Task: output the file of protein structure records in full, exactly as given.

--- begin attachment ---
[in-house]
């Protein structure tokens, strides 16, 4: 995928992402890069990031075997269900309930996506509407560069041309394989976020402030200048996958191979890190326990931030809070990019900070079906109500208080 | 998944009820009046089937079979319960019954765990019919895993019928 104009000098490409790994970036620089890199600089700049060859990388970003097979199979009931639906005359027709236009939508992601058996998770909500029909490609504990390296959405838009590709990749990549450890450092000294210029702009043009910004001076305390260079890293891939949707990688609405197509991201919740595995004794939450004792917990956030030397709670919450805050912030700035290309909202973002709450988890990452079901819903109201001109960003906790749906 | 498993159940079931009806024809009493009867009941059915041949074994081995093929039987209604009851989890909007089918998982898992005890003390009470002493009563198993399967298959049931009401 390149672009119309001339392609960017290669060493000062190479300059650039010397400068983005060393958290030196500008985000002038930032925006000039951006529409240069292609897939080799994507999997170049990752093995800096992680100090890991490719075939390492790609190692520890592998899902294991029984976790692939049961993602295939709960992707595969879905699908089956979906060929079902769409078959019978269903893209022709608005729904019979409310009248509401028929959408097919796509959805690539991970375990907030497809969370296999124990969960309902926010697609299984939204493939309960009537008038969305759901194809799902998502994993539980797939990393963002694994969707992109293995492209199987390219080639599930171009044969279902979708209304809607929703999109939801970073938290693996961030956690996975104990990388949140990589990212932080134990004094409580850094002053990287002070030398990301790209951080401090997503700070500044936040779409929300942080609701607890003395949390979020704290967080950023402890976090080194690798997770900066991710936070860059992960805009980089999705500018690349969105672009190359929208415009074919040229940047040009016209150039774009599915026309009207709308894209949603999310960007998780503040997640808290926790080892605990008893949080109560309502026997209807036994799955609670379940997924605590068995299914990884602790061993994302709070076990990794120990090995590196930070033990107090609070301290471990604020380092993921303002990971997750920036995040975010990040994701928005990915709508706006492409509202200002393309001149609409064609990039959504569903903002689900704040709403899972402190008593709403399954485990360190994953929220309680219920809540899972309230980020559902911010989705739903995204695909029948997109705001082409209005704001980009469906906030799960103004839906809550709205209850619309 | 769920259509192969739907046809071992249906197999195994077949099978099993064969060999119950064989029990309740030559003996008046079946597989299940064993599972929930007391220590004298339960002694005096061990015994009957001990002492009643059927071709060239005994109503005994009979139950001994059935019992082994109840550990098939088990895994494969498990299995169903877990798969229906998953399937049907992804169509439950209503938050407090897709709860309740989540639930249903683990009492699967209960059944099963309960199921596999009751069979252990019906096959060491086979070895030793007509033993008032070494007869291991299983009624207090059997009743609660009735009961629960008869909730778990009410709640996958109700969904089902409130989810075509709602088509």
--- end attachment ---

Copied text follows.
[in-house]
């Protein structure tokens, strides 16, 4: 995928992402890069990031075997269900309930996506509407560069041309394989976020402030200048996958191979890190326990931030809070990019900070079906109500208080 | 998944009820009046089937079979319960019954765990019919895993019928 104009000098490409790994970036620089890199600089700049060859990388970003097979199979009931639906005359027709236009939508992601058996998770909500029909490609504990390296959405838009590709990749990549450890450092000294210029702009043009910004001076305390260079890293891939949707990688609405197509991201919740595995004794939450004792917990956030030397709670919450805050912030700035290309909202973002709450988890990452079901819903109201001109960003906790749906 | 498993159940079931009806024809009493009867009941059915041949074994081995093929039987209604009851989890909007089918998982898992005890003390009470002493009563198993399967298959049931009401 390149672009119309001339392609960017290669060493000062190479300059650039010397400068983005060393958290030196500008985000002038930032925006000039951006529409240069292609897939080799994507999997170049990752093995800096992680100090890991490719075939390492790609190692520890592998899902294991029984976790692939049961993602295939709960992707595969879905699908089956979906060929079902769409078959019978269903893209022709608005729904019979409310009248509401028929959408097919796509959805690539991970375990907030497809969370296999124990969960309902926010697609299984939204493939309960009537008038969305759901194809799902998502994993539980797939990393963002694994969707992109293995492209199987390219080639599930171009044969279902979708209304809607929703999109939801970073938290693996961030956690996975104990990388949140990589990212932080134990004094409580850094002053990287002070030398990301790209951080401090997503700070500044936040779409929300942080609701607890003395949390979020704290967080950023402890976090080194690798997770900066991710936070860059992960805009980089999705500018690349969105672009190359929208415009074919040229940047040009016209150039774009599915026309009207709308894209949603999310960007998780503040997640808290926790080892605990008893949080109560309502026997209807036994799955609670379940997924605590068995299914990884602790061993994302709070076990990794120990090995590196930070033990107090609070301290471990604020380092993921303002990971997750920036995040975010990040994701928005990915709508706006492409509202200002393309001149609409064609990039959504569903903002689900704040709403899972402190008593709403399954485990360190994953929220309680219920809540899972309230980020559902911010989705739903995204695909029948997109705001082409209005704001980009469906906030799960103004839906809550709205209850619309 | 769920259509192969739907046809071992249906197999195994077949099978099993064969060999119950064989029990309740030559003996008046079946597989299940064993599972929930007391220590004298339960002694005096061990015994009957001990002492009643059927071709060239005994109503005994009979139950001994059935019992082994109840550990098939088990895994494969498990299995169903877990798969229906998953399937049907992804169509439950209503938050407090897709709860309740989540639930249903683990009492699967209960059944099963309960199921596999009751069979252990019906096959060491086979070895030793007509033993008032070494007869291991299983009624207090059997009743609660009735009961629960008869909730778990009410709640996958109700969904089902409130989810075509709602088509």